As someone with a keen background in volunteering and social work, Samuel immediately showed a natural interest in supporting Horace Kadoorie in the day-to-day management and operation of the Shanghai Jewish Youth Association (SJYA), an organisation established to provide aid and education to these Jewish refugees. In one of his many letters home, Samuel describes the charitable work undertaken by the Kadoorie family:
‘The problem of the refugees here is terrific. Hundreds of them are being fed by Sir Elly and his sons; and thousands – including grown-ups – are receiving education, either general or in English and in business or other subjects to fit them to take up a new career. It is not only in the provision of money and guidance that they excel. They have accurate means of discovering the needs of individual cases of hardship, and will often personally provide soup or cod liver oil to someone who is in sore need. Consumption is very general among these refugees owing to under-nourishment: so they have presented a fine X-ray installation to one of the hospitals here on condition that a free examination is made of any refugee who may be suffering from T.B.’
Following eight months in Shanghai, Samuel was transferred to Hong Kong on 20 April 1940. He was initially lodged in the Peninsula Hotel and later moved to 31 Kadoorie Avenue in August 1940 following an invitation to share the home of W.R. Lambert, manager of the E.D. Sassoon office in Hong Kong, whose wife and two sons had been evacuated to Australia. Samuel worked as the office manager of the Hong Kong branch of Sir Elly Kadoorie and Sons, then housed on the second floor of St George’s Building. Samuel soon became active in Hong Kong’s social and religious life. He subscribed to Hong Kong’s Ohel Leah Synagogue and began attending lectures at the Jewish Recreation Club organised under the auspices of the newly formed Hong Kong Jewish Youth Association. The talks were given by individuals in Hong Kong’s small Jewish community: in April Dr. H. Talbut gave a lecture on Sigmund Freud and in the following month Mrs. J.N. Frenkel spoke on the topic of ‘The Problems of Modern Youth’ – a perennially fashionable topic it would seem! Samuel became firm friends with many in the Hong Kong Jewish community and was especially fond of E.M. Raymond, with whom he often went walking in Repulse Bay, an area noted for its natural beauty.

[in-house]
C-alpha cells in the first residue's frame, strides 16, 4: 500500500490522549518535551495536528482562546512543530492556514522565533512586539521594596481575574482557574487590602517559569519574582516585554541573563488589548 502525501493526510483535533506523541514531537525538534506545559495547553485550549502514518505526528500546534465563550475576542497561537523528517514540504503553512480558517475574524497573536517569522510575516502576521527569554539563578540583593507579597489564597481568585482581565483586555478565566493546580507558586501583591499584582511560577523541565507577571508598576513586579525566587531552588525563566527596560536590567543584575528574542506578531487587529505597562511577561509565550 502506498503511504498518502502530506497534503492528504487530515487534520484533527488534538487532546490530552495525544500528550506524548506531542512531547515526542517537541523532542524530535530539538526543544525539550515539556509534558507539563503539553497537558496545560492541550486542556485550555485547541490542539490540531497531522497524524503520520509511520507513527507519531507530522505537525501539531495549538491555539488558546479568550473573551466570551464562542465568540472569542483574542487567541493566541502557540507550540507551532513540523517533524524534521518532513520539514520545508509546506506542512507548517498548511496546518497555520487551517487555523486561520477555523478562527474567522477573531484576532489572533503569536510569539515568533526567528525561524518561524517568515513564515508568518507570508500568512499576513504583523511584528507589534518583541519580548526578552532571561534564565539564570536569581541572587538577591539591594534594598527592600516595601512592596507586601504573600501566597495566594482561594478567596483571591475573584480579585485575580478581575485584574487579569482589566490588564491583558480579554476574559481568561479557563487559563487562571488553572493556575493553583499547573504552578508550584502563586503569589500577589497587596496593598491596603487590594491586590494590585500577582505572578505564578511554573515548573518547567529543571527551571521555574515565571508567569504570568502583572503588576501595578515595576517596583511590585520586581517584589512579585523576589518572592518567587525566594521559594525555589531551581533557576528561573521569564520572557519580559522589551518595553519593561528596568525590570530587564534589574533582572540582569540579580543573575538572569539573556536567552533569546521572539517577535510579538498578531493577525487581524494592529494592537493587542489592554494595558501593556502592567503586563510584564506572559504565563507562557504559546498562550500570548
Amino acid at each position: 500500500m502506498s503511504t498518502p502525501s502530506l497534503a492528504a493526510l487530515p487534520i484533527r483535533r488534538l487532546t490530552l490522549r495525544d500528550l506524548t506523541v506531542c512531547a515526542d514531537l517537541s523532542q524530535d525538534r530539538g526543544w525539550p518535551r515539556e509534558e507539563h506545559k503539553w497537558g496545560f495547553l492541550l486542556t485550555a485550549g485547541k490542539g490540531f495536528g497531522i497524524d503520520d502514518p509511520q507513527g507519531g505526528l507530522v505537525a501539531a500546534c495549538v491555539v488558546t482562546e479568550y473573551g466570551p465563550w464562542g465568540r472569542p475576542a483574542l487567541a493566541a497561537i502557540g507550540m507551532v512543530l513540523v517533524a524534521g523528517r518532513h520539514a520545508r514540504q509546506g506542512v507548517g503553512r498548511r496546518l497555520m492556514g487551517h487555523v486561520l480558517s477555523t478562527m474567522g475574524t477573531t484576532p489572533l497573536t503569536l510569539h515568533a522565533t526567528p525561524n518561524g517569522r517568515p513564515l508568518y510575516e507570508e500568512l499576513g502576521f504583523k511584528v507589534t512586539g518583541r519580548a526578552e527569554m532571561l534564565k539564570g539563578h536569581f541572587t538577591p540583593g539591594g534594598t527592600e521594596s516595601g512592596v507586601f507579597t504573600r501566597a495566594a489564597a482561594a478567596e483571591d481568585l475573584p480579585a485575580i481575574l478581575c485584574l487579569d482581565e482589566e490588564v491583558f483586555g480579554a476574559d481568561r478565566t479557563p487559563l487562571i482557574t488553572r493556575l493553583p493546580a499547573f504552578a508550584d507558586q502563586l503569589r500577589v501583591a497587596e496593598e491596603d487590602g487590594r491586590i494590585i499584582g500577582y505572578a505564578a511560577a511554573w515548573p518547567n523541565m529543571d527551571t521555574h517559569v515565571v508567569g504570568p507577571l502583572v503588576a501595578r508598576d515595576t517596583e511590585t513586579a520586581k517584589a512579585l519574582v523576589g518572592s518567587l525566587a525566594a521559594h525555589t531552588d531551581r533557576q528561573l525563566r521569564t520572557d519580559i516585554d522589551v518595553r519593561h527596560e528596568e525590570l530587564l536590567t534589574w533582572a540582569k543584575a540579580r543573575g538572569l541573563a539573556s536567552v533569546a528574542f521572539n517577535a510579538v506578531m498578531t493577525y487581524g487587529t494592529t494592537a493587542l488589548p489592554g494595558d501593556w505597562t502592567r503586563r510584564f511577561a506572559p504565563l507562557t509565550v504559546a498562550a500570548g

Importantly, Samuel also encountered several European Jewish refugees including Edgar Laufer who hailed from Berlin and worked as the Chief Chemist at China Light and Power, as well as a mystery Viennese refugee couple and their 16-year-old daughter who Samuel treated to a night at the cinema in June 1940. In September 1940 Samuel informed his parents that he had started military training as a volunteer under Major Harry Owen Hughes. In the same letter he also described in detail the activities of the SJYA, excusing his letter’s diversion to Shanghai by explaining: ‘I side-tracked myself on this aspect of social work as there is nothing comparable to it in Hong Kong where the Jewish community is small and refugees from Europe have been expelled.’ As Samuel had made clear, by September 1940 many Jewish refugees had already left Hong Kong for Shanghai. I’ll be writing about the background to this as well as the internment and expulsion of the refugees in an upcoming blog post.
Next up on my whistle-stop tour of London archives is the Wiener Library, nestled opposite Russell Square and located in close proximity to Senate House and SOAS university. The Wiener Library has a fascinating history as an ‘eyewitness’ archive that recorded and documented Nazi atrocities from the 1920s onwards.
The library was originally founded by Dr Alfred Wiener in response to the surge of right-wing antisemitism in Germany and used as a device to monitor and collect information on the Nazi Party. Dr Wiener later fled Germany in 1933 and settled in Amsterdam, where he set up the Jewish Central Information Office at the request of the Board of Deputies of British Jews and the Anglo-Jewish Association.
Following the November Pogrom of 1938, Wiener made preparations to transfer his collection to the UK, which later served to help the British Government as it fought the Nazi regime. In the post-war years the library assisted the prosecutors at the Nuremberg Trial, amassed early survivor testimony and helped to shape the emerging academic study of the Holocaust.
I first came across the Wiener Library at an archives conference hosted at the London Metropolitan Archives earlier in June. The Wiener Library came up again a few months later following an email exchange with an archivist at the International Tracing Service (ITS) in Bad Arolsen, Germany. I’d originally got in touch to gather more information about a series of records created by the Hong Kong branch of the United Nations High Commissioner for Refugees (UNHCR) featured on the ITS website. Fortunately (or perhaps unfortunately for the prospect of any future Euro trips!) the ITS archivist kindly advised me that digitised copies of the UNHCR records were housed at the Wiener Library, having been donated by the Foreign Office in 2011. A couple of days later I braved the wind, rain and generally miserable London weather to take a closer look at the records held on the library’s computer terminals – and what I found was well worth the visit.